• 1
    $\begingroup$ What @mr_e_man is talking about here isn't exactly the vector cross product, it's the commutator product $A\times B = \tfrac12(AB - BA)$ where $AB$ and $BA$ are Clifford products. This works for all Lie algebras and all dimensions. It happens to be the same as the vector cross product in three dimensions. $\endgroup$ Nov 2, 2022 at 15:17
  • $\begingroup$ Thanks; this certainly puts the bracket in a much more natural light. I still wonder if there is a geometric interpretation; it looks something like the interior product of a bivector, though a cursory search didn't yield a formal definition of any such interior product. $\endgroup$
    – Steve
    Nov 2, 2022 at 15:40
  • $\begingroup$ @NicholasTodoroff Good point, I misunderstood what he was saying $\endgroup$
    – Callum
    Nov 2, 2022 at 16:25
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    $\begingroup$ @Steve well that's (sort of) what is going in my more general formula. The interior product is just contraction of tensors and $[v_1^* \otimes v_2,w_1^* \otimes w_2]$ could be thought of as the difference between contracting $v_1^* \otimes v_2 \otimes w_1^* \otimes w_2$ in two different ways: the inner pair $v_1^* \otimes w_1^*(v_2) \otimes w_2$ or the outer pair $v_1^*(w_2) \otimes v_2 \otimes w_1^*$. $\endgroup$
    – Callum
    Nov 2, 2022 at 16:54
  • $\begingroup$ @Steve The Clifford algebra formulation is entirely geometric. At least in the real Euclidean case, If $A, B$ are bivectors blades whose planes $[A], [B]$ are orthogonal or parallel subspaces then $A$ and $B$ commute so $A\times B = 0$. Otherwise, the planes intersect in a line $L$, and $C = A\times B$ is the unique bivector with orientation given by the right-hand-rule such that $[C]$ is orthogonal to $L$ but intersects $[A], [B]$ non-trivially, and $C^2 = -A^2B^2\sin^2\theta$ where $\theta$ is the angle between $[A], [B]$ using $L$ as an axis... $\endgroup$ Nov 2, 2022 at 18:56

(expanding on comments)

This is the cross product, or commutator product, in Clifford algebra.

$$X\times Y=\frac{XY-YX}{2}$$

It's straightforward to verify that, in any associative algebra, the commutator is a derivation:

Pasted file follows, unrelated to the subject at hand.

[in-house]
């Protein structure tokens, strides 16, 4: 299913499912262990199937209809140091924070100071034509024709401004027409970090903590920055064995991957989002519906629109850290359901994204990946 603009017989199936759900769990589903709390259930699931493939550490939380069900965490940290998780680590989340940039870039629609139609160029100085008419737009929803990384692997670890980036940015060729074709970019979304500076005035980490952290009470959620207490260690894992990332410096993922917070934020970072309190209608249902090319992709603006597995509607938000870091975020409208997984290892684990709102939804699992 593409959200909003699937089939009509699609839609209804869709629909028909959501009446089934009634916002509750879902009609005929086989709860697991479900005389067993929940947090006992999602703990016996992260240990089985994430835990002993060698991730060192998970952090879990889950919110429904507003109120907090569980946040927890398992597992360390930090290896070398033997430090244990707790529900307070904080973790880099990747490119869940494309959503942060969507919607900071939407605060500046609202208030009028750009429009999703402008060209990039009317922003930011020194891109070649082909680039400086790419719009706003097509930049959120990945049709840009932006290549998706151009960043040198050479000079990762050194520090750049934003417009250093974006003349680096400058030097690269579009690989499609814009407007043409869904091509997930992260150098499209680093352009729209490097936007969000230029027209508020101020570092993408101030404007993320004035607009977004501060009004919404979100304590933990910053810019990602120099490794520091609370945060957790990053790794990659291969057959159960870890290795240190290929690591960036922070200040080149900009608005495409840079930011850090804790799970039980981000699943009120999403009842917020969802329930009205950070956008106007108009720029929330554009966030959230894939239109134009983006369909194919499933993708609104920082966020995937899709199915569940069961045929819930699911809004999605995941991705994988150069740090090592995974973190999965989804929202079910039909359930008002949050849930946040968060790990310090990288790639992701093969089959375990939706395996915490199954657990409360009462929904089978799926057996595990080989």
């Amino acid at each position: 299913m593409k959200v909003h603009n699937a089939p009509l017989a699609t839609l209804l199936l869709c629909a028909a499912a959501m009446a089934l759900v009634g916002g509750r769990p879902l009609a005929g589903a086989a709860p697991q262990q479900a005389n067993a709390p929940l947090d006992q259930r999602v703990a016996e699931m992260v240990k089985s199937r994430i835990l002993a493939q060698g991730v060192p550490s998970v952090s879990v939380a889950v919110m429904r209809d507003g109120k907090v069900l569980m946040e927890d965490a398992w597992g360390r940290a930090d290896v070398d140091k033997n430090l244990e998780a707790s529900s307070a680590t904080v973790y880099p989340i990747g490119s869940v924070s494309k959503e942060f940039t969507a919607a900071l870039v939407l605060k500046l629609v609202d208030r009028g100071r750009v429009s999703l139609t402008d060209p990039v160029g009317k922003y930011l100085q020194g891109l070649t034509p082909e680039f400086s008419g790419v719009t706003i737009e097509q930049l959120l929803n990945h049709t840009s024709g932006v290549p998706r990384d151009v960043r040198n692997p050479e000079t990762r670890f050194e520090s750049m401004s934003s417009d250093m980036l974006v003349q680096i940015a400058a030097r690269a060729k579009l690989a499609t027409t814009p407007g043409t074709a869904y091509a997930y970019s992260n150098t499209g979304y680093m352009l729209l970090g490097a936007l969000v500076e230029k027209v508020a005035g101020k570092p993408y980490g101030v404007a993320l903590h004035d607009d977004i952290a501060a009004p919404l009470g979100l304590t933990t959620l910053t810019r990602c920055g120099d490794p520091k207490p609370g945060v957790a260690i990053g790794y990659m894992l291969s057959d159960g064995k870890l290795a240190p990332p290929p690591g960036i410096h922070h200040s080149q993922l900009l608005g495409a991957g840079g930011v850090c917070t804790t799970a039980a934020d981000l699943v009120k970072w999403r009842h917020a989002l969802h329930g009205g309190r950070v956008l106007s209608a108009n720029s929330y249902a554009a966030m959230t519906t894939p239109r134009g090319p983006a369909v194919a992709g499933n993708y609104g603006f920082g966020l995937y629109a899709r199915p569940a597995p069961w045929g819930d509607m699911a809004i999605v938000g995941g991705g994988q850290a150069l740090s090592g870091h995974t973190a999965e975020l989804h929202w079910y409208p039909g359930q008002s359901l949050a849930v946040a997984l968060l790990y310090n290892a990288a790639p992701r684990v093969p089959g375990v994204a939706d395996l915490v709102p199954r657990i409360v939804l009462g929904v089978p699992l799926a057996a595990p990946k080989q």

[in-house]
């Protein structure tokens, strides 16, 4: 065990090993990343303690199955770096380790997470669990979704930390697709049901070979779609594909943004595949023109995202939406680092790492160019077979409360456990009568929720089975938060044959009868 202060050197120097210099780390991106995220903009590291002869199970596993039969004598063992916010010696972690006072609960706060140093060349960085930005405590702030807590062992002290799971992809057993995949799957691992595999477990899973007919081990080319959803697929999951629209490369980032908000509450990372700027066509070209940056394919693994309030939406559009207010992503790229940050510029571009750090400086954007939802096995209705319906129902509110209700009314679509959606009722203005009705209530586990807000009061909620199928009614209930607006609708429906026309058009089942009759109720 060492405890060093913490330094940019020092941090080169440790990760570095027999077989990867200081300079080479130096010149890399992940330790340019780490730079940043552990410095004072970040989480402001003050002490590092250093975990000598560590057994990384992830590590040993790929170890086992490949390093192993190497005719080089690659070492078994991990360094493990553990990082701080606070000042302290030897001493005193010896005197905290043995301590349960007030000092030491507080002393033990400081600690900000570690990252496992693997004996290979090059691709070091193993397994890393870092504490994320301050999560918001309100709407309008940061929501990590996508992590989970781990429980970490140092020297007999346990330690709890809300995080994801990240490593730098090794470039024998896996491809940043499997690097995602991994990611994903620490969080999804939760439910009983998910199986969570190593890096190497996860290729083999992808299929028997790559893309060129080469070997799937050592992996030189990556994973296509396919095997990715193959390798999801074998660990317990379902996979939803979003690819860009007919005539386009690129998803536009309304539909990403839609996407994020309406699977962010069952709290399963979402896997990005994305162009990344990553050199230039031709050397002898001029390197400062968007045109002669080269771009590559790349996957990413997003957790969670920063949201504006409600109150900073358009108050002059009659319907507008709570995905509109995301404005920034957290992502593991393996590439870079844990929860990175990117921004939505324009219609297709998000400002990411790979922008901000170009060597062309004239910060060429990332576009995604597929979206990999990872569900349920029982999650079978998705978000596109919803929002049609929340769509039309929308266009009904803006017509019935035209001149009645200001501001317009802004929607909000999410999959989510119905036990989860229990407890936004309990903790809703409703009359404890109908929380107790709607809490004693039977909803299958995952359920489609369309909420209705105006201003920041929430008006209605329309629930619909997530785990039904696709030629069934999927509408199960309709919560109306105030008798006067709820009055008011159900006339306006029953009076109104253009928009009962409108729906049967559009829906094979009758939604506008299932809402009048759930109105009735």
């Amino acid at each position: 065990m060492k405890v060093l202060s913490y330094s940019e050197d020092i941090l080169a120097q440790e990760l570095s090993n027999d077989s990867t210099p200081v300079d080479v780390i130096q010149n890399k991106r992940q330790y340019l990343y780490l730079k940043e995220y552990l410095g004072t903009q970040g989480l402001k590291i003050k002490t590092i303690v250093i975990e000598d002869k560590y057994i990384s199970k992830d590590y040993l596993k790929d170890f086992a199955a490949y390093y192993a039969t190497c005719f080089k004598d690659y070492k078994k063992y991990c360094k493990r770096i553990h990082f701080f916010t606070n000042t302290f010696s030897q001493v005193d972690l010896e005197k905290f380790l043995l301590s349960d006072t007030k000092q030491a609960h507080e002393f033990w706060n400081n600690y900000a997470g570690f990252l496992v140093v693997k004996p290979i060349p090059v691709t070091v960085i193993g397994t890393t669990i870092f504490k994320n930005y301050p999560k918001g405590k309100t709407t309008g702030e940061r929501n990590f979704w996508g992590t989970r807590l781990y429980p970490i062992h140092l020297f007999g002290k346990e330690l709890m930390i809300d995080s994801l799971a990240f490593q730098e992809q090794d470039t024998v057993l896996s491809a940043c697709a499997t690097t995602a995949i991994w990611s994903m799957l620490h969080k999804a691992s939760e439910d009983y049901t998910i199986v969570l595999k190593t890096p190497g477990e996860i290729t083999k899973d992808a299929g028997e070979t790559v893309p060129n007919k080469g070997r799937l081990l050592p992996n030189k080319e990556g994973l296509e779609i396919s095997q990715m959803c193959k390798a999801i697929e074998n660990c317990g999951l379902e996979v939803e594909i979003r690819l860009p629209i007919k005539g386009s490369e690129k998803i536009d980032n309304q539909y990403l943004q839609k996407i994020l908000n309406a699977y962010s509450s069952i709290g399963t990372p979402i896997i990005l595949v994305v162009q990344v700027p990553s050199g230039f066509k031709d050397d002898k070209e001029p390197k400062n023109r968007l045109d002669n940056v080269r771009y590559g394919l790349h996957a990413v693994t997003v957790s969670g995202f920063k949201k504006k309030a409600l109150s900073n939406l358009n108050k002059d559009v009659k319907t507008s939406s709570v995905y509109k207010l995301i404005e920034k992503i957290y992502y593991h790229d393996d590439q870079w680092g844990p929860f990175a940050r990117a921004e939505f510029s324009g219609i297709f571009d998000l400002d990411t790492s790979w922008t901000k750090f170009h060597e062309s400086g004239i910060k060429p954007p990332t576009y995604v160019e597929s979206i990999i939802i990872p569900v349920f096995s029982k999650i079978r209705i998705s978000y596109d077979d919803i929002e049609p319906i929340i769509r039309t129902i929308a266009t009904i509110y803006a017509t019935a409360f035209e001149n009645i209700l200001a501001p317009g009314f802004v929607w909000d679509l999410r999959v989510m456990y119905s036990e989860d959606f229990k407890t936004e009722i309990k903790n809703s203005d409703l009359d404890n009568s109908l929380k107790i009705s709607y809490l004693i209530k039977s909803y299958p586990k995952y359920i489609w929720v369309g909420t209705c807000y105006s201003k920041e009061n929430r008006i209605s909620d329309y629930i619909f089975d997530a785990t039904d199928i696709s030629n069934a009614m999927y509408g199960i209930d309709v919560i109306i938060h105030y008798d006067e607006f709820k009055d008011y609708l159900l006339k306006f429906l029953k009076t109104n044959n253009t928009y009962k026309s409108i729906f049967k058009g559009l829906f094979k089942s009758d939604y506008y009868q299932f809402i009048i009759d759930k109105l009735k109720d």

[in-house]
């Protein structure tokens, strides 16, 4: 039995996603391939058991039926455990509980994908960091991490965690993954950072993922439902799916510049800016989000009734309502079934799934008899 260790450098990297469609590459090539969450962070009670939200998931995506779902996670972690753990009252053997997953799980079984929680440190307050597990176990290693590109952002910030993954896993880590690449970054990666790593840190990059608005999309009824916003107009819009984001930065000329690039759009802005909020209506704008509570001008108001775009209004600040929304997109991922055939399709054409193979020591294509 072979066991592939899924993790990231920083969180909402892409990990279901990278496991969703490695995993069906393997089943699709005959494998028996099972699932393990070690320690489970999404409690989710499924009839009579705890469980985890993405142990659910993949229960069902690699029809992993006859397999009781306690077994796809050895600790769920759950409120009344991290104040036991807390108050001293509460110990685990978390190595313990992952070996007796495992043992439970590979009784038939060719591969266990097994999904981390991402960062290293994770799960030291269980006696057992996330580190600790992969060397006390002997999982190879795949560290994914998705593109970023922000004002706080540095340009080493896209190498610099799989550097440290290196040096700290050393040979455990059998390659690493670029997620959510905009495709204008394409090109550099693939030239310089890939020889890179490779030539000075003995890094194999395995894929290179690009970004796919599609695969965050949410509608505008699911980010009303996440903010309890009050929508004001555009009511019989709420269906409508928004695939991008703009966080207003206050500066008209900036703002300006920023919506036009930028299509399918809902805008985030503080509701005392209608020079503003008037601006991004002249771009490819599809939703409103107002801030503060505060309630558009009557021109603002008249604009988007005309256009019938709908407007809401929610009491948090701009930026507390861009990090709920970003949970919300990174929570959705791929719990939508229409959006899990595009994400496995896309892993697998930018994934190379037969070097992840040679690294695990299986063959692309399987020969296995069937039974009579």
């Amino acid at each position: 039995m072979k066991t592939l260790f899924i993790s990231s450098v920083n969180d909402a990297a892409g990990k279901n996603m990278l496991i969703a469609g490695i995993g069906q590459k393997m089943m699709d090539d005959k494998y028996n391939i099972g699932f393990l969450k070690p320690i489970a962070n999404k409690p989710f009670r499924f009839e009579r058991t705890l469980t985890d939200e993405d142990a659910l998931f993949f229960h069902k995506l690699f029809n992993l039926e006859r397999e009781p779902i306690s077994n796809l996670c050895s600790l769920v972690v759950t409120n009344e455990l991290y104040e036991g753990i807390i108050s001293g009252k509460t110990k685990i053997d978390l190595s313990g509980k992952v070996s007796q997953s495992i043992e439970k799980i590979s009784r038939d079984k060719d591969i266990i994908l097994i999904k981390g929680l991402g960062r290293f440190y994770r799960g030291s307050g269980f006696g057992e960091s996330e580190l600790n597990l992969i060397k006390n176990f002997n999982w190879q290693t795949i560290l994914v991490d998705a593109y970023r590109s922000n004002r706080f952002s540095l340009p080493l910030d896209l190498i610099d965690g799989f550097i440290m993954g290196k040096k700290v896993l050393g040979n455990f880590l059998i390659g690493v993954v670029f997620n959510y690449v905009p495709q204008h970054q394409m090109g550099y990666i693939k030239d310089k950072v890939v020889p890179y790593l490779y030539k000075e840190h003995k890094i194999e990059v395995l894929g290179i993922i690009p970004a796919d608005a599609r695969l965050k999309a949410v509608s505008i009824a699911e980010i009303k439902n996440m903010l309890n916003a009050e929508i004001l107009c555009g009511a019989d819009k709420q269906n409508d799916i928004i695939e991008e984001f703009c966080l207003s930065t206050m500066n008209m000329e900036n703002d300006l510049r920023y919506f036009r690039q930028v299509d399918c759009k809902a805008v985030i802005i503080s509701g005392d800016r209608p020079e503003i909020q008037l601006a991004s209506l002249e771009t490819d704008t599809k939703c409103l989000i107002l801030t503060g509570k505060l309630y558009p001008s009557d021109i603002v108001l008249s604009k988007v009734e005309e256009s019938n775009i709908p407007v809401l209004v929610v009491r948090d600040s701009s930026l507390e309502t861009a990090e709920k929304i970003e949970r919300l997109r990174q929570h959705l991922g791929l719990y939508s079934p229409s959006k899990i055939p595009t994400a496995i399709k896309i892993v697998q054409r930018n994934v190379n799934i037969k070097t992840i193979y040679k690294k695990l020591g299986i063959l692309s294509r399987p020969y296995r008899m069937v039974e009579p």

$$X\times(YZ)=(X\times Y)Z+Y(X\times Z)$$ $$X\times(Y\times Z)=(X\times Y)\times Z+Y\times(X\times Z)$$

(In what follows, lowercase letters denote vectors.)

Suppose $X$ and $Y$ are two simple (i.e. wedge-factorable) bivectors. The wedge product of vectors is (isomorphic to) the antisymmetric part of the Clifford product:

$$X=a\wedge b=\frac{ab-ba}{2}=a\times b$$ $$Y=c\wedge d=\frac{cd-dc}{2}=c\times d$$

And by definition of the Clifford algebra, your bilinear form (which I'll write as a dot product) is the symmetric part of the Clifford product:

$$B(a,b)=a\cdot b=\frac{ab+ba}{2}=\frac{(a+b)^2-a^2-b^2}{2}$$

It's also straightforward to verify the bac-cab formula (note that we're not using the 3D vector cross product, which would give the opposite sign):

$$a\times(b\times c)=(a\cdot b)c-b(a\cdot c)=\frac{(a\cdot b)c+c(a\cdot b)}{2}-\frac{(a\cdot c)b+b(a\cdot c)}{2}$$

Putting all these pieces together, we can derive your Lie bracket formula:

$$X\times Y=X\times(c\times d)$$ $$=(X\times c)\times d+c\times(X\times d)$$ $$=\big((a\times b)\times c\big)\times d+c\times\big((a\times b)\times d\big)$$ $$=\big(a(b\cdot c)-(a\cdot c)b\big)\times d+c\times\big(a(b\cdot d)-(a\cdot d)b\big)$$ $$=(b\cdot c)(a\times d)-(a\cdot c)(b\times d)+(b\cdot d)(c\times a)-(a\cdot d)(c\times b)$$ $$=(b\cdot c)(a\wedge d)-(a\cdot c)(b\wedge d)-(b\cdot d)(a\wedge c)+(a\cdot d)(b\wedge c)$$